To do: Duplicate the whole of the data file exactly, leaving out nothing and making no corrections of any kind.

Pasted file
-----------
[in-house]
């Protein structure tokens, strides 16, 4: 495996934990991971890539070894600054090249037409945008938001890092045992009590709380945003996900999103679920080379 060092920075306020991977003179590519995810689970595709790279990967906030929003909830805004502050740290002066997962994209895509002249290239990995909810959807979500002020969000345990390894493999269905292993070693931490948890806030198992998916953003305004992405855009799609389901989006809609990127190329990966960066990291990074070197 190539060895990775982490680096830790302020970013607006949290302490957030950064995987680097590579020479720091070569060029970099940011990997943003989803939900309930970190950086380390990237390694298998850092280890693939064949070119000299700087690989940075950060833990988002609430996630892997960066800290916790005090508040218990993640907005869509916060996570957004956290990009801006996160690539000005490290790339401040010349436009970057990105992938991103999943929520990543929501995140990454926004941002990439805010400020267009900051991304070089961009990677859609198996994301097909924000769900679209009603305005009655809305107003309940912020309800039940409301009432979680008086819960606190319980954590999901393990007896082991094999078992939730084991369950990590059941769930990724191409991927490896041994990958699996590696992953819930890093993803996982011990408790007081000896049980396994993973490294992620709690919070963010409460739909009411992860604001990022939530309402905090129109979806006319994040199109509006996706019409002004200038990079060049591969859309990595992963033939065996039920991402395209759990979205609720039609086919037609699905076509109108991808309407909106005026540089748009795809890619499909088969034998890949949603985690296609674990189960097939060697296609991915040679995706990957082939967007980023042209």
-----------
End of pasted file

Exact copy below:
[in-house]
């Protein structure tokens, strides 16, 4: 495996934990991971890539070894600054090249037409945008938001890092045992009590709380945003996900999103679920080379 060092920075306020991977003179590519995810689970595709790279990967906030929003909830805004502050740290002066997962994209895509002249290239990995909810959807979500002020969000345990390894493999269905292993070693931490948890806030198992998916953003305004992405855009799609389901989006809609990127190329990966960066990291990074070197 190539060895990775982490680096830790302020970013607006949290302490957030950064995987680097590579020479720091070569060029970099940011990997943003989803939900309930970190950086380390990237390694298998850092280890693939064949070119000299700087690989940075950060833990988002609430996630892997960066800290916790005090508040218990993640907005869509916060996570957004956290990009801006996160690539000005490290790339401040010349436009970057990105992938991103999943929520990543929501995140990454926004941002990439805010400020267009900051991304070089961009990677859609198996994301097909924000769900679209009603305005009655809305107003309940912020309800039940409301009432979680008086819960606190319980954590999901393990007896082991094999078992939730084991369950990590059941769930990724191409991927490896041994990958699996590696992953819930890093993803996982011990408790007081000896049980396994993973490294992620709690919070963010409460739909009411992860604001990022939530309402905090129109979806006319994040199109509006996706019409002004200038990079060049591969859309990595992963033939065996039920991402395209759990979205609720039609086919037609699905076509109108991808309407909106005026540089748009795809890619499909088969034998890949949603985690296609674990189960097939060697296609991915040679995706990957082939967007980023042209």